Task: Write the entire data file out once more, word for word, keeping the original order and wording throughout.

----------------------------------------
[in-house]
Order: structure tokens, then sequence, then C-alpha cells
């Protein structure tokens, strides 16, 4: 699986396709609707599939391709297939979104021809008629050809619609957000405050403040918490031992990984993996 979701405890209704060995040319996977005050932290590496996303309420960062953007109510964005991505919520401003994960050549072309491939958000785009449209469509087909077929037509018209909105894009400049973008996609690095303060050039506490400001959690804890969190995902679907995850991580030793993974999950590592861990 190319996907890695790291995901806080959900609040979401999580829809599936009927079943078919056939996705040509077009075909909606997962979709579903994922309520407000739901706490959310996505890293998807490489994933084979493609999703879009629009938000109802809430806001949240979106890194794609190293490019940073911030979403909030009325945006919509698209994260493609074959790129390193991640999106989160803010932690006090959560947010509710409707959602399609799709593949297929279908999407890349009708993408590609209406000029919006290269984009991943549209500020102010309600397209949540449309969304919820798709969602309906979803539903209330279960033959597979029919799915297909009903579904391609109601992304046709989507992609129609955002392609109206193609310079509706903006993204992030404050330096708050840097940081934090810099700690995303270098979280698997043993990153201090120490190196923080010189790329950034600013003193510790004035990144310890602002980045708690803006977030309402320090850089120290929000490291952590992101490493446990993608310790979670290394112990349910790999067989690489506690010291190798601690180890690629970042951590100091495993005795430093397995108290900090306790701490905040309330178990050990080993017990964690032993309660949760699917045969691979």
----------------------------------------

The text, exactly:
[in-house]
Order: structure tokens, then sequence, then C-alpha cells
């Protein structure tokens, strides 16, 4: 699986396709609707599939391709297939979104021809008629050809619609957000405050403040918490031992990984993996 979701405890209704060995040319996977005050932290590496996303309420960062953007109510964005991505919520401003994960050549072309491939958000785009449209469509087909077929037509018209909105894009400049973008996609690095303060050039506490400001959690804890969190995902679907995850991580030793993974999950590592861990 190319996907890695790291995901806080959900609040979401999580829809599936009927079943078919056939996705040509077009075909909606997962979709579903994922309520407000739901706490959310996505890293998807490489994933084979493609999703879009629009938000109802809430806001949240979106890194794609190293490019940073911030979403909030009325945006919509698209994260493609074959790129390193991640999106989160803010932690006090959560947010509710409707959602399609799709593949297929279908999407890349009708993408590609209406000029919006290269984009991943549209500020102010309600397209949540449309969304919820798709969602309906979803539903209330279960033959597979029919799915297909009903579904391609109601992304046709989507992609129609955002392609109206193609310079509706903006993204992030404050330096708050840097940081934090810099700690995303270098979280698997043993990153201090120490190196923080010189790329950034600013003193510790004035990144310890602002980045708690803006977030309402320090850089120290929000490291952590992101490493446990993608310790979670290394112990349910790999067989690489506690010291190798601690180890690629970042951590100091495993005795430093397995108290900090306790701490905040309330178990050990080993017990964690032993309660949760699917045969691979």